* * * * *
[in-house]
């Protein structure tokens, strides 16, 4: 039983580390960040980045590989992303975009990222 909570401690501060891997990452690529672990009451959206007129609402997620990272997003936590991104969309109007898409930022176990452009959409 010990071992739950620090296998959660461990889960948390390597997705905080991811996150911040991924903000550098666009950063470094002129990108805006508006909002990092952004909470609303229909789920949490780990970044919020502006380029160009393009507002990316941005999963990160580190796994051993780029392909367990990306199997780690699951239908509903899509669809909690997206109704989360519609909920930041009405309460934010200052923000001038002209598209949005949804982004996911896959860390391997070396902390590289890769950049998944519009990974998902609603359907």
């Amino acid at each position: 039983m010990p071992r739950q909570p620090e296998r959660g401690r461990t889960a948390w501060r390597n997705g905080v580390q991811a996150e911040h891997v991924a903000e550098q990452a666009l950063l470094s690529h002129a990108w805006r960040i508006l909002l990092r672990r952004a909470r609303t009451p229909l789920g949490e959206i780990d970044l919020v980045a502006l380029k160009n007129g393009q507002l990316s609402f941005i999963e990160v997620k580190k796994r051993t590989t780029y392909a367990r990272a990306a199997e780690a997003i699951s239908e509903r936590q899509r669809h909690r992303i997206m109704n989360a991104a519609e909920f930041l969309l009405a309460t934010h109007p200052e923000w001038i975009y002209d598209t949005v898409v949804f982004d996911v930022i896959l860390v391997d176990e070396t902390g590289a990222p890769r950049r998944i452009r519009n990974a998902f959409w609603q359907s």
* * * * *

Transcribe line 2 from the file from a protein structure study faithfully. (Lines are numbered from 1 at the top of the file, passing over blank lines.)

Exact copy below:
């Protein structure tokens, strides 16, 4: 039983580390960040980045590989992303975009990222 909570401690501060891997990452690529672990009451959206007129609402997620990272997003936590991104969309109007898409930022176990452009959409 010990071992739950620090296998959660461990889960948390390597997705905080991811996150911040991924903000550098666009950063470094002129990108805006508006909002990092952004909470609303229909789920949490780990970044919020502006380029160009393009507002990316941005999963990160580190796994051993780029392909367990990306199997780690699951239908509903899509669809909690997206109704989360519609909920930041009405309460934010200052923000001038002209598209949005949804982004996911896959860390391997070396902390590289890769950049998944519009990974998902609603359907």